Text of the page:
A mosaic located at the entrance of the United Nations Secretariat Building in New York depicts people of different nationalities, religions, and cultures with the words: “Do unto others as you would have them do unto you”, the so called Golden Rule, inscribed on its surface.
But what exactly is the Golden Rule? It is a unique law because “it expresses a formidable intuition that is accessible to human knowledge and conscience”, in that is part of all the main religions and schools of thought of the world. As a consequence it can also be described as the core of universal ethical codes. According to recent studies, it was mentioned as early as 3,000 BC in the vedic Indian tradition: “Don't do unto others what you don't want done unto you; wish for others what you wish for yourself”.
Among the oldest golden rule quotes we can find those from the philosopher Confucius, who lived in China between the sixth and fifth century BC.
As for Judaism, we can read the Golden Rule for the first time in the Book of Tobias, dated 200 BC, but Jesus Christ has turned it into a positive sentence: “Do unto others as you would have them do unto you”.
During the Middle Ages, the rule was included in the Rule of Saint Benedict and in the Regola non bollata of Saint Francis of Assisi.
Golden Rule in religion and culture
We have already mentioned that one of the more interesting characteristics of the Golden rule is that it can be found inside all the main religions, schools of though, and philosophies everywhere in the world and in all time periods. We want to mention a few in alphabetical order.
Baha’ì: “Blessed is who prefers his brother to himself” (Bahà’u’llàh tablets – 19th century).
Buddhism: “Whatever is disagreeable to yourself, do not do unto others” (The Buddha, Udana-Varga 5.18 – 6th century BC).
Confucianism: “Do not do to others what you do not want them to do to you” (Confucius, Analects 15.23 – 5th century BC).
Christianity: “You shall love your neighbour as yourself. On these two commandments depend all the Law and the Prophets.” (Gospel of Matthew 22, 36-40 – 1st century CE).
Judaism: “What is hateful to you, do not do to your fellow-man. This is the entire Law, all the rest is commentary” (Talmud, Shabbat 3id – 16th century BC).
Gandhi: “To see the universal and all-pervading Spirit of Truth face to face, one must be able to love the meanest of all creation as oneself” (translated from: Il mio credo, il mio pensiero, Newton Compton, Rome 1992, page 70 – 20th century).
Jainism: “In happiness and sorrow, in joy and in pain, we should consider every creature as we consider ourselves” (Mahavira, 24th Tirthankara – 6th century BC).
Judaism: “Never do to anyone else anything that you would not want someone to do to you” (Tobias 4, 15 – 3rd century BC).
Hinduism: “This is the sum of duty. Do not unto others that which would cause you pain if done to you” (Mahabharata 5, 1517 – 15th century BC).
Islam: “None of you will believe until you love for your brother what you love for yourself” (Hadith 13, The Forty Hadith of Imam Nawawi – 7th century).
Native Americans: “Respect for every form of life is the foundation”(The Big Law of Peace– 16th century).
Plato: “I can do to others what I’d like them to do to me” (5th century BC).
Yoruba wise saying (West Africa): “If somebody stings a bird with a sharp stick, should be first try it on himself and realise how badly it hurts”.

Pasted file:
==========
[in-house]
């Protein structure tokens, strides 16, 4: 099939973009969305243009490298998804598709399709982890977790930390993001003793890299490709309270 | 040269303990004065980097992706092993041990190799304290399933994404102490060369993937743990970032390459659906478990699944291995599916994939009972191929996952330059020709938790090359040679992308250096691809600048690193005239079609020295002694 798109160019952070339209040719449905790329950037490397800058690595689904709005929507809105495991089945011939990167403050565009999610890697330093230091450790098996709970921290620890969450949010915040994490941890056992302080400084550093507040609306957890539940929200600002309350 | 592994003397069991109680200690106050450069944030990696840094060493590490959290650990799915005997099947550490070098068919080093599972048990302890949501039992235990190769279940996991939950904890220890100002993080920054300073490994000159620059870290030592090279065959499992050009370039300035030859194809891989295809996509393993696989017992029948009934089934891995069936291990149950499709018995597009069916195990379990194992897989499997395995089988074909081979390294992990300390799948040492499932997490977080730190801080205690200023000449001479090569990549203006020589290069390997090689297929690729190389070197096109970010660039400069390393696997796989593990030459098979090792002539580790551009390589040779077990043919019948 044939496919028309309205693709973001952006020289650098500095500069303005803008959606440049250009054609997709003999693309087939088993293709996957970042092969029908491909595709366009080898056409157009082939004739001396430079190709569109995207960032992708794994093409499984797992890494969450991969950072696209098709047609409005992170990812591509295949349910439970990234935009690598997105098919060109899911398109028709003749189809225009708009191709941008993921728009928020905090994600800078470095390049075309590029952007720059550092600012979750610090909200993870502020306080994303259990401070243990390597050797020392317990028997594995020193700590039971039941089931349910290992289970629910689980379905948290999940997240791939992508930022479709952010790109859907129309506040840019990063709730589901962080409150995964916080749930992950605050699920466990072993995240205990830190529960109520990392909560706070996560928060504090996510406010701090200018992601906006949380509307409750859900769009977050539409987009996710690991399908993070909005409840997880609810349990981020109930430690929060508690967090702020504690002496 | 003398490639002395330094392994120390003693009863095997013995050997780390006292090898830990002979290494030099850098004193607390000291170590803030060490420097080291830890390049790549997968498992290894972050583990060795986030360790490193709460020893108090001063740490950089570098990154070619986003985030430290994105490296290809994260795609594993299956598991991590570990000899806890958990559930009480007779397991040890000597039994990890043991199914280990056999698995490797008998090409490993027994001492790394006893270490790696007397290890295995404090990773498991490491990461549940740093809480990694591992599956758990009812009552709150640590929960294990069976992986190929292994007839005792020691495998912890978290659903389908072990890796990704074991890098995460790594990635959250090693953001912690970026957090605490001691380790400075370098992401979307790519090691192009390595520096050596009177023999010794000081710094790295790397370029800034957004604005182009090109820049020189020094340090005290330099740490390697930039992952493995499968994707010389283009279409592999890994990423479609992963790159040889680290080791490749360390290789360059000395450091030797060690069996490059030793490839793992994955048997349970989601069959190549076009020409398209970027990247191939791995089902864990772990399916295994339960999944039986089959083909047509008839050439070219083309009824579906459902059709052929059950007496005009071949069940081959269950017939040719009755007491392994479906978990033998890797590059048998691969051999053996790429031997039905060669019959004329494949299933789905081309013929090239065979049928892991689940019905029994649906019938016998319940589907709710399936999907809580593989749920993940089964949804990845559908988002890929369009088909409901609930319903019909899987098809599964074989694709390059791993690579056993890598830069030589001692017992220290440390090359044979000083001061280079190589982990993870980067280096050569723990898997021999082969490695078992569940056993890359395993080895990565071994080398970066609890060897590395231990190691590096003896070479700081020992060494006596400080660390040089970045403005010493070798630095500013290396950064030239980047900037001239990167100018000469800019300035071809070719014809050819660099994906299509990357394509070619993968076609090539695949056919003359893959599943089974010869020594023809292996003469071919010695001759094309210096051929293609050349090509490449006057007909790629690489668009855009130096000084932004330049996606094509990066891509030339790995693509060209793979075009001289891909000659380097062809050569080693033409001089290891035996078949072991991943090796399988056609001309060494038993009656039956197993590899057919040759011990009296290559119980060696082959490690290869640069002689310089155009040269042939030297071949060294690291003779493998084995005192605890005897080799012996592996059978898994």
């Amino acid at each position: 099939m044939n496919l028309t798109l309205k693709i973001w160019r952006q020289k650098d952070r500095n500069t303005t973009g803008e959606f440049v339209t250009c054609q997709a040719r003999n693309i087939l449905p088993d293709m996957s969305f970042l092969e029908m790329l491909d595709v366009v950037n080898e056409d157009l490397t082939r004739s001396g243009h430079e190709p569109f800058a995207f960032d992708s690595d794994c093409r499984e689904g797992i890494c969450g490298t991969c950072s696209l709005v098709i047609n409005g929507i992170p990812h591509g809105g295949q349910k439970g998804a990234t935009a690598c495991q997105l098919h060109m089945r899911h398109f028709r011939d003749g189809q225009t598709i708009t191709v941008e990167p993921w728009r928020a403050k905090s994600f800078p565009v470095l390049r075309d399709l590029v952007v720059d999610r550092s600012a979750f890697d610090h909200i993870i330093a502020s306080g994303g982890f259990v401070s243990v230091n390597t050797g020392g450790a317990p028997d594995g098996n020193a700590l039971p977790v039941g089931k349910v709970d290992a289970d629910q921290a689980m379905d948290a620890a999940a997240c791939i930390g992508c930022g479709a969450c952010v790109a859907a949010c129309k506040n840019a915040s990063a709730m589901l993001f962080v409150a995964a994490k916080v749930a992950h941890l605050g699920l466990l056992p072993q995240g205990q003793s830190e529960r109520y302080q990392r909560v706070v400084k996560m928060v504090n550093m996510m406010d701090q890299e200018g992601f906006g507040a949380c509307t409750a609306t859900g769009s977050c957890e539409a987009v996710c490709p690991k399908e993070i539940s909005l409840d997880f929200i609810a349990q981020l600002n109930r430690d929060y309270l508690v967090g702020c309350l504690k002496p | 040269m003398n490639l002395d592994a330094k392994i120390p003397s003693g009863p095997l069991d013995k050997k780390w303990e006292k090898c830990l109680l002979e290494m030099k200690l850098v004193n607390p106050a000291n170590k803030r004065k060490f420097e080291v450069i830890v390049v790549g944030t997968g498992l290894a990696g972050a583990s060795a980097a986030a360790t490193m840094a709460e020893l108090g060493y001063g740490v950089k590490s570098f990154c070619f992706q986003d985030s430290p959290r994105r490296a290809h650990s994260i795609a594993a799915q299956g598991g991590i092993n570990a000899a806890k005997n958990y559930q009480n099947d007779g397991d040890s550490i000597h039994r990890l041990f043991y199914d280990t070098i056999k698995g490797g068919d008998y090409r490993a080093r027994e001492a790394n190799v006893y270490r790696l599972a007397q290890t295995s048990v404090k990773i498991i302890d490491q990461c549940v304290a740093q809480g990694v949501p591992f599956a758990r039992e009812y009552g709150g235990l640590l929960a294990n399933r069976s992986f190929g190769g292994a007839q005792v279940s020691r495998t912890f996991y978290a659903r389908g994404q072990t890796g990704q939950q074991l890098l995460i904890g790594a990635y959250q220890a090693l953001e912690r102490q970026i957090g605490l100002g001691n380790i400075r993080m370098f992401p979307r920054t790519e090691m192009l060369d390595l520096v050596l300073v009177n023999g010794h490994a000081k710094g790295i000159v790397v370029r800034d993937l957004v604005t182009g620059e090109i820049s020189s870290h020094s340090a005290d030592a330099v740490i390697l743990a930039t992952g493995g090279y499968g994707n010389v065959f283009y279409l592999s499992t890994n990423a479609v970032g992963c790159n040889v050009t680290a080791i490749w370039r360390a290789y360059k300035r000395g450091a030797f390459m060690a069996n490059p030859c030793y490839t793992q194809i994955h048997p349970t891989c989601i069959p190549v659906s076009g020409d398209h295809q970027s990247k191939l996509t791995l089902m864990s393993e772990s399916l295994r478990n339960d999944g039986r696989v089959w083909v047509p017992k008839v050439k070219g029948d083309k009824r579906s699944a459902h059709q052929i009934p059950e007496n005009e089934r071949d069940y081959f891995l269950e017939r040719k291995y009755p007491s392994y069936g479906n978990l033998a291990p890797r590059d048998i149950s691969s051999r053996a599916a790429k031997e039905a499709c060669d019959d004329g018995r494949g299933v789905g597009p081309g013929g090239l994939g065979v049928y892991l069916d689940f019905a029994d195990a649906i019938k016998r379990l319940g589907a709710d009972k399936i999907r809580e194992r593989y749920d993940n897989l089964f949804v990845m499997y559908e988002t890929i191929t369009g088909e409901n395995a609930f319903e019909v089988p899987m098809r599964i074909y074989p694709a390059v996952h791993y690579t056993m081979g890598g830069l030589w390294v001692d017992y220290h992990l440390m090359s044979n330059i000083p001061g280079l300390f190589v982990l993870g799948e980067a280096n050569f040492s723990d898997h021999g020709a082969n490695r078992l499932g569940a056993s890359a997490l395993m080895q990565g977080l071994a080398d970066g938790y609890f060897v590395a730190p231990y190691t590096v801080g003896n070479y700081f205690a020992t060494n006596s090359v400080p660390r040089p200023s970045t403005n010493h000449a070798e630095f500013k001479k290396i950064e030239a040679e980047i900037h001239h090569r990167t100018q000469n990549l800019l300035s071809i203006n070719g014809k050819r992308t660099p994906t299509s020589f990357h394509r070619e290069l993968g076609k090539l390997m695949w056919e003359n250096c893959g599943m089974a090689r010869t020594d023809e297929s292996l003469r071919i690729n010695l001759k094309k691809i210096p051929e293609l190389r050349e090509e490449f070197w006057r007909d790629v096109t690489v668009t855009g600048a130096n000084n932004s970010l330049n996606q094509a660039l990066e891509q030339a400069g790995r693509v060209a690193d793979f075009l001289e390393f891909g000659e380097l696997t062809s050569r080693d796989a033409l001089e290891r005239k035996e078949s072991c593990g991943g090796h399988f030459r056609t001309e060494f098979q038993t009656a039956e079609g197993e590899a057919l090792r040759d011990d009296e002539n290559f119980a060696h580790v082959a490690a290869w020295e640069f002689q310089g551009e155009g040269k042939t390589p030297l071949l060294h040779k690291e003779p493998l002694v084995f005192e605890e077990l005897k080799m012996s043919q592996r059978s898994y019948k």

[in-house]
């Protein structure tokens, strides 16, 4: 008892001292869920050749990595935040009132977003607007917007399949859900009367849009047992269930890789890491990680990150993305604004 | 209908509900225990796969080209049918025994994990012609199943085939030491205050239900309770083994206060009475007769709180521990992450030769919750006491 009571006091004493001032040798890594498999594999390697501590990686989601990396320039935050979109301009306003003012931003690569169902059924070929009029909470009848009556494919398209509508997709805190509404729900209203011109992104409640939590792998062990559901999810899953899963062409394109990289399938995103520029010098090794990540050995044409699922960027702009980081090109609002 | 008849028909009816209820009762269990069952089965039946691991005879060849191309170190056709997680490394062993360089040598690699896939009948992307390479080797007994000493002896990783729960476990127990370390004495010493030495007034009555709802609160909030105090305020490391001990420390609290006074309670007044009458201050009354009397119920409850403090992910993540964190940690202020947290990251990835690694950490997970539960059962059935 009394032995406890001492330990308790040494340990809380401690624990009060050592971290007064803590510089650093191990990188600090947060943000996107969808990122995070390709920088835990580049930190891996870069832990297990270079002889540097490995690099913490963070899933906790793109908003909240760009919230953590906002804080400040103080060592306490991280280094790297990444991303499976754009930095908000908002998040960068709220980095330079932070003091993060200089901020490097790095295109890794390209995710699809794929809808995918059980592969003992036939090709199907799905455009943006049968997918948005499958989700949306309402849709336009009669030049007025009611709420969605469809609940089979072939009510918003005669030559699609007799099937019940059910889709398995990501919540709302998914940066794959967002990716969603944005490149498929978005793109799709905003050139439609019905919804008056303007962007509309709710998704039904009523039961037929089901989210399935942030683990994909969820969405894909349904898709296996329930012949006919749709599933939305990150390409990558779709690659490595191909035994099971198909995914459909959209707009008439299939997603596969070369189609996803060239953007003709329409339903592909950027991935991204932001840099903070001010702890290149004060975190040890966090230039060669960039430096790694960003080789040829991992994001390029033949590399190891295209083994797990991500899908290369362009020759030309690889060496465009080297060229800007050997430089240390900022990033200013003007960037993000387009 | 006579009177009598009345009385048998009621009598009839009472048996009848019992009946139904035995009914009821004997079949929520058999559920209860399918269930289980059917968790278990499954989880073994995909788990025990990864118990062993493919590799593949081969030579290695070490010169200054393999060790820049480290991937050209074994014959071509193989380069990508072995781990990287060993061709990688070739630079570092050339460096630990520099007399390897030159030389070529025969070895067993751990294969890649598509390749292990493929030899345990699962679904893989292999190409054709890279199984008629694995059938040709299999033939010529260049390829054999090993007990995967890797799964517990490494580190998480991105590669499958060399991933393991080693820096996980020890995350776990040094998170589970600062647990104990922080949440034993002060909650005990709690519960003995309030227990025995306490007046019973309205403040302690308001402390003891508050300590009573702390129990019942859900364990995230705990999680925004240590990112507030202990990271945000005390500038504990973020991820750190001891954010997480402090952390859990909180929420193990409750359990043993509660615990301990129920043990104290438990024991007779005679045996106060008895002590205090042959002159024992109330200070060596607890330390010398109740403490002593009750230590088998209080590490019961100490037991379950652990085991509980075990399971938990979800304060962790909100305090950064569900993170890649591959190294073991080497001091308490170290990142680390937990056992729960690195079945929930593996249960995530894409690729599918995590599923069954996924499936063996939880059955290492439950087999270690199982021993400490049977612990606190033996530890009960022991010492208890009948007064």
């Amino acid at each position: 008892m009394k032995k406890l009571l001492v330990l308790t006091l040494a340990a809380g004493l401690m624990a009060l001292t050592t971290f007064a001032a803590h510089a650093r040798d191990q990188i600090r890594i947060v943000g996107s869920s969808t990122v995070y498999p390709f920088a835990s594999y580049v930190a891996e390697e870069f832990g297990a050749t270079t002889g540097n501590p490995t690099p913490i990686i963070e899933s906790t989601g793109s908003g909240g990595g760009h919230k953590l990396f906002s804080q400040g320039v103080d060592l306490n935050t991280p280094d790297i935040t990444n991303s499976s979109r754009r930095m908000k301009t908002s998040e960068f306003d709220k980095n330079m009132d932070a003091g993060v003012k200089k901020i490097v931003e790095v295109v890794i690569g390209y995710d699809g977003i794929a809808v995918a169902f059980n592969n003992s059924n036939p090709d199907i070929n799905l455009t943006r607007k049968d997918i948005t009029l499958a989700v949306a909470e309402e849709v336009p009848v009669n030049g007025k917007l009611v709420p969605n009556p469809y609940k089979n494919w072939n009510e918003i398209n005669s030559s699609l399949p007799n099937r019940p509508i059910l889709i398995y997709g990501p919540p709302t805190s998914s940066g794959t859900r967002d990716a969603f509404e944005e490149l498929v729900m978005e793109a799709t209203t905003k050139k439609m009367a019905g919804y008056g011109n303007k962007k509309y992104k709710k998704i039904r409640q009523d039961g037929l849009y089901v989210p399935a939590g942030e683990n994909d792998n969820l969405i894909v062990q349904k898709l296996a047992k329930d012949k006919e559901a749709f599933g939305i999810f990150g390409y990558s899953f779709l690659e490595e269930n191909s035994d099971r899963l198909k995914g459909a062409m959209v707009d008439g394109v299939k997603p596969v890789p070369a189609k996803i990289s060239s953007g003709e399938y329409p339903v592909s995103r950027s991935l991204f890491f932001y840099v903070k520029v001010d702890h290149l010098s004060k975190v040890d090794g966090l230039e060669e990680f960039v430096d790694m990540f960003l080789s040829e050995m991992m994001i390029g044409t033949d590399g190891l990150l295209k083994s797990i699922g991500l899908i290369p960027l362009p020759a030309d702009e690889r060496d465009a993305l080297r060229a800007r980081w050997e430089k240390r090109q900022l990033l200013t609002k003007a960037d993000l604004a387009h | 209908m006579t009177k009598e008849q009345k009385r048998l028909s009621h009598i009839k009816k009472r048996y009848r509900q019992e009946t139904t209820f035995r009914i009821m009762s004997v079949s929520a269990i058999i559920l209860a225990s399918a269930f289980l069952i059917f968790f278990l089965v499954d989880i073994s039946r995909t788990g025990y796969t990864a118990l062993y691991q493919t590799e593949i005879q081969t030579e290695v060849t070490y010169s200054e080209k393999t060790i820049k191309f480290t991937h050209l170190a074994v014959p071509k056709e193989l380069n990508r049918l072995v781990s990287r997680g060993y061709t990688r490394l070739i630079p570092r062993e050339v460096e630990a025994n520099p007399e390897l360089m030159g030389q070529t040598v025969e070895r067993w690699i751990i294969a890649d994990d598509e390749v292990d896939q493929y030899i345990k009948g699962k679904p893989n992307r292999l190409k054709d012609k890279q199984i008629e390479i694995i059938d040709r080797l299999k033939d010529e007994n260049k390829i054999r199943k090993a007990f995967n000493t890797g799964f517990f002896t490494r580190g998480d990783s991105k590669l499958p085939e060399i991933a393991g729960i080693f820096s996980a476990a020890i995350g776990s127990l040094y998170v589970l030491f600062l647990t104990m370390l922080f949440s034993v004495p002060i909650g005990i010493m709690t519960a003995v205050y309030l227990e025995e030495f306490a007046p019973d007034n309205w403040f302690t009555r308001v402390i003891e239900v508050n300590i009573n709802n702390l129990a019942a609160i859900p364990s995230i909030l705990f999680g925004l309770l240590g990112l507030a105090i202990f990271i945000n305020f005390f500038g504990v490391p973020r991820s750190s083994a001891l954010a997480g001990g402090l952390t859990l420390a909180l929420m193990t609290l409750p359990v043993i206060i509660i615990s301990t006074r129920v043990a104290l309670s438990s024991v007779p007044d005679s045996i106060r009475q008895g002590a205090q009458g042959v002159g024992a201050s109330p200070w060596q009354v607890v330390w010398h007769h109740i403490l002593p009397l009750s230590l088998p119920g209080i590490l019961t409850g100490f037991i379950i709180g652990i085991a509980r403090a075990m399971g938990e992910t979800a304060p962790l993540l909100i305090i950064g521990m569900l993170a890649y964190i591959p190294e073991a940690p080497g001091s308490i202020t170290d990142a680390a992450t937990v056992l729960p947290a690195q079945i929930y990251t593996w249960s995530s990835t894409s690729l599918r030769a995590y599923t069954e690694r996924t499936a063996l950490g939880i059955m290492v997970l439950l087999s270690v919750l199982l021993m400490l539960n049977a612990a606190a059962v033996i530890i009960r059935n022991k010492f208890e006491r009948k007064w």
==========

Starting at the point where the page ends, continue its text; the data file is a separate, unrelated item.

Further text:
Seneca: “Treat your inferiors as you would be treated by your betters” (Letter 47 11 – 1st century).
Shintoism: “Be charitable to all beings, love is the representation of God” (approximately 500 CE: Ko-ji-ki Hachiman Kasuga – 8th century BC)
Sikhism: “I am a stranger to no one, and no one is a stranger to me. Indeed, I am a friend to all” (Guru Granth Sahib, religious scripture of Sikhism, p. 1299 – 15th century).
Voltaire: “Put yourself in the other person's shoes” (Letters on the English, n.42).
Zoroastrianism: “Do not do to others what is harmful for yourself” (Shayast-na-Shayast 13, 29 – between 18 and 15 century BC).
The Golden Rule today
Come ricorda il filosofo Vigna, la regola d’oro “merita ai nostri tempi un’attenzione particolare, non è, in sé e per sé, una regola religiosa, ma una Regola “laica”.
Fetullah Gulen, sufi turco, ha fondato scuole e imprese in tutto il mondo nello spirito della regola d’oro.
Erich Fromm nel suo best-seller L’Arte di amare afferma: “Se io amassi veramente una persona, io amerei il mondo, amerei la vita.”
Sorokin, sociologo russo, scrive: “Solo il potere dell’amore incondizionato provato per tutti gli esseri umani può sconfiggere le forze della lotta fratricida.”
Chiara Lubich ha fatto della regola d’oro la regola fondante per costruire il “dialogo della vita”: “Bisogna spalancare il cuore, rompere tutti gli argini e mettersi in cuore la fratellanza universale! Se tutti siamo fratelli, dobbiamo amare tutti. Dobbiamo amare tutti. Sembra una parolina. È una rivoluzione.”
In conclusione, allenandoci insieme nei luoghi educativi e ovunque all’esercizio della regola d’oro, in continuità con le più antiche tradizioni culturali e religiose, potremo rispondere oggi alla necessità delle donne e degli uomini di ritrovarsi insieme in un percorso esistenziale nel quale la fraternità sia una scelta consapevole e condivisa.
 T. Tatransky, Sul volume La Regola d’oro come etica universale, in , XXVIII (2006/5) 167, p.643.
 Mahabharata, Anusasana Parva 113.8.
 Cf. Lc 6, 31.
 La santa regola di san Benedetto, cap IV, v. 9.
 Regola non bollata (1221), cap. IV, v. 13.
 E. Fromm, L’arte di amare, Il Saggiatore, Milano 1978, p. 64.
 P.A. Sorokin, Il potere dell’amore, Città Nuova, Roma 2005, p.36.
 C. Lubich, L’arte di amare, Città Nuova, Roma 2005, p.30.
 “Applying properly the golden rule is basically a matter of competence: it is like serving in tennis” says Fanciullacci (T. Tatransky, in the book: La regola d’oro come etica universale, quote, p. 658).